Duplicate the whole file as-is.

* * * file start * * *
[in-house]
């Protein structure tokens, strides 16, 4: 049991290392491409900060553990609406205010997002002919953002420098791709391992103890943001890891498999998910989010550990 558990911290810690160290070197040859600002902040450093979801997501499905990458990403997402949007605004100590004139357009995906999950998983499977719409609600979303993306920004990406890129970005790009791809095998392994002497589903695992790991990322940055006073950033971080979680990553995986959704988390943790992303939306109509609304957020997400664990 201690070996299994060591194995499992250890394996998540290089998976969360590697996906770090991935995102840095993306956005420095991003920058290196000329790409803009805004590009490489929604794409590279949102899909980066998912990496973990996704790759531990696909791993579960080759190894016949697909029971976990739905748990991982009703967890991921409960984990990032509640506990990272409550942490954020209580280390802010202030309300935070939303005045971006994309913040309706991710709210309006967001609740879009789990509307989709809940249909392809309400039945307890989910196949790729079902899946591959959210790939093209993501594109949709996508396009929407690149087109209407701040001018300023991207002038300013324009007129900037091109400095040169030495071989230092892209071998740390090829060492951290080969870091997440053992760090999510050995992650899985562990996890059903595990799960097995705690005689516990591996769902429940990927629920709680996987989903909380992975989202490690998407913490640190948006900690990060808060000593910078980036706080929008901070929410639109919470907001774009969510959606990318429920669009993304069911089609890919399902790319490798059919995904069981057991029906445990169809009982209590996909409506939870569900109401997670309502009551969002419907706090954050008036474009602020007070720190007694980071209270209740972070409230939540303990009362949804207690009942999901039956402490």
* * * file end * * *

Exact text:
[in-house]
């Protein structure tokens, strides 16, 4: 049991290392491409900060553990609406205010997002002919953002420098791709391992103890943001890891498999998910989010550990 558990911290810690160290070197040859600002902040450093979801997501499905990458990403997402949007605004100590004139357009995906999950998983499977719409609600979303993306920004990406890129970005790009791809095998392994002497589903695992790991990322940055006073950033971080979680990553995986959704988390943790992303939306109509609304957020997400664990 201690070996299994060591194995499992250890394996998540290089998976969360590697996906770090991935995102840095993306956005420095991003920058290196000329790409803009805004590009490489929604794409590279949102899909980066998912990496973990996704790759531990696909791993579960080759190894016949697909029971976990739905748990991982009703967890991921409960984990990032509640506990990272409550942490954020209580280390802010202030309300935070939303005045971006994309913040309706991710709210309006967001609740879009789990509307989709809940249909392809309400039945307890989910196949790729079902899946591959959210790939093209993501594109949709996508396009929407690149087109209407701040001018300023991207002038300013324009007129900037091109400095040169030495071989230092892209071998740390090829060492951290080969870091997440053992760090999510050995992650899985562990996890059903595990799960097995705690005689516990591996769902429940990927629920709680996987989903909380992975989202490690998407913490640190948006900690990060808060000593910078980036706080929008901070929410639109919470907001774009969510959606990318429920669009993304069911089609890919399902790319490798059919995904069981057991029906445990169809009982209590996909409506939870569900109401997670309502009551969002419907706090954050008036474009602020007070720190007694980071209270209740972070409230939540303990009362949804207690009942999901039956402490």